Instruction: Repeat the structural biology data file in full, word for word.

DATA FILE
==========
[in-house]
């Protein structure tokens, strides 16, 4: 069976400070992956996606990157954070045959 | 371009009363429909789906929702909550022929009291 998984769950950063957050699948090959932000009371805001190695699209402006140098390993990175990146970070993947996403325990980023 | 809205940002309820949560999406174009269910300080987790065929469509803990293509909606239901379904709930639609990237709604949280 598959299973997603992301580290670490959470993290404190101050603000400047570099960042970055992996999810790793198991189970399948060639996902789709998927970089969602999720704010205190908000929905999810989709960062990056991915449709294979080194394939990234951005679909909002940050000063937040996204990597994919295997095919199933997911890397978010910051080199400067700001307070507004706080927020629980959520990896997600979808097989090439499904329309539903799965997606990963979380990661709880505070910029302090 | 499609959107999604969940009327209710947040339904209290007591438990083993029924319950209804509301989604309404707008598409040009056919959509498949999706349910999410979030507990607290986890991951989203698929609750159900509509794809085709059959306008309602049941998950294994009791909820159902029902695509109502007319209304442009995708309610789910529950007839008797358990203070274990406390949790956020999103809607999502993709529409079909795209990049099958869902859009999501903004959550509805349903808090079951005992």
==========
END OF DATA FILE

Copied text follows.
[in-house]
């Protein structure tokens, strides 16, 4: 069976400070992956996606990157954070045959 | 371009009363429909789906929702909550022929009291 998984769950950063957050699948090959932000009371805001190695699209402006140098390993990175990146970070993947996403325990980023 | 809205940002309820949560999406174009269910300080987790065929469509803990293509909606239901379904709930639609990237709604949280 598959299973997603992301580290670490959470993290404190101050603000400047570099960042970055992996999810790793198991189970399948060639996902789709998927970089969602999720704010205190908000929905999810989709960062990056991915449709294979080194394939990234951005679909909002940050000063937040996204990597994919295997095919199933997911890397978010910051080199400067700001307070507004706080927020629980959520990896997600979808097989090439499904329309539903799965997606990963979380990661709880505070910029302090 | 499609959107999604969940009327209710947040339904209290007591438990083993029924319950209804509301989604309404707008598409040009056919959509498949999706349910999410979030507990607290986890991951989203698929609750159900509509794809085709059959306008309602049941998950294994009791909820159902029902695509109502007319209304442009995708309610789910529950007839008797358990203070274990406390949790956020999103809607999502993709529409079909795209990049099958869902859009999501903004959550509805349903808090079951005992």